The Unity We Seek

We Presbyterians are searching frantically to preserve the unity of our denomination, anything to keep the church from splitting. Let's try this way, that way, a third way. There must be some way we can find! But maybe what we need is to give up our ways and concentrate on what God in Christ has done.

We Reformed souls are not very big on liturgy, but that’s where our unity lodges and is celebrated — in our liturgy.

Every time we partake of the Lord’s Supper, we all are united in Christ. The cup of blessing which we bless; is it not a participation in the blood of Christ? The bread which we break, is it not a participation in the body of Christ (1 Corinthians 10:16)? And Christ is not divided. He is our one loaf and our one cup, and we are bound one with another in him, whether we like it or not. God in Christ does it. We don’t. And the only way we can refuse that oneness is if we refuse the sacrament.

As for blessings in our church, God pours out his blessing on every single one of us sinners, apart and together, every time the minister raises his or her hands over us and pronounces, “The Lord bless you and keep you . . . .” That’s no pious wish uttered by a mortal human being. That’s the Lord God, through his servant-minister, pouring out his promised life, vitality, strength, peace upon his people (Numbers 6:22-27), again whether we like it our not. Baalam’s statement still applies: “God has blessed, and I cannot revoke it” (Numbers 23:20). And the only way we can refuse that is if we refuse that benediction.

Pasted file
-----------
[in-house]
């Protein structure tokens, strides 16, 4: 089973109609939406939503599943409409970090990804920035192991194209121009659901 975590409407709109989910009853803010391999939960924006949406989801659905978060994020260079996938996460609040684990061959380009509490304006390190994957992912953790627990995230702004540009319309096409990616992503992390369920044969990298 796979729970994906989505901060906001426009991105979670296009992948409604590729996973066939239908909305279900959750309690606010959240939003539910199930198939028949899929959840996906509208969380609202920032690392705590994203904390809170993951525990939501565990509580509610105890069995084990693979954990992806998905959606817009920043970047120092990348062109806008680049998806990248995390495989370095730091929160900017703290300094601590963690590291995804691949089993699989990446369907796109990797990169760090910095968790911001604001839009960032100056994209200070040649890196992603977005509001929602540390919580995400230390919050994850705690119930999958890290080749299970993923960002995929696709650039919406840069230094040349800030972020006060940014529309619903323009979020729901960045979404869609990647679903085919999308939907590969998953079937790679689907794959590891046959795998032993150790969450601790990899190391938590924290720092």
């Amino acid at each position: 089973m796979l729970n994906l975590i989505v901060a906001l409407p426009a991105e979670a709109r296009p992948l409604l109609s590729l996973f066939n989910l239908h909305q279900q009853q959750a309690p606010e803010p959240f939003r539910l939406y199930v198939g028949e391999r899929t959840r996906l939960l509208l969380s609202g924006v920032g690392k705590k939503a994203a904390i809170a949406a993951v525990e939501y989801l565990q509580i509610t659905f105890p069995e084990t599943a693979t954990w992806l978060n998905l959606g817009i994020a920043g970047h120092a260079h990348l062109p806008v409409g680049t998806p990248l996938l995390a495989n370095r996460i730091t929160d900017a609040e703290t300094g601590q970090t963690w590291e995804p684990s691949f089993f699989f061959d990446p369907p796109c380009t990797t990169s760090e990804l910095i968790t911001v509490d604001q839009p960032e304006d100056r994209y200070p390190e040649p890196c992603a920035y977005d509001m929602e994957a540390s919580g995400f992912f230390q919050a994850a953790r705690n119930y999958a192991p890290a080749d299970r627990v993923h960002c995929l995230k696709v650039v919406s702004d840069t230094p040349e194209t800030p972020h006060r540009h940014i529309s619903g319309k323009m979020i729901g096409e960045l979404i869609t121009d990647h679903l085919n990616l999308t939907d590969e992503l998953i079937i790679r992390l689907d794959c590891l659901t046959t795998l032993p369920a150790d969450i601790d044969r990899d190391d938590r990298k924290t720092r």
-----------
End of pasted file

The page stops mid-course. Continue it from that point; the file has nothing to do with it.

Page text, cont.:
God is the potter; we are the clay. Thank the Lord!


Elizabeth Achtemeier is a retired seminary professor and Presbyterian minister who lives in Richmond, Va.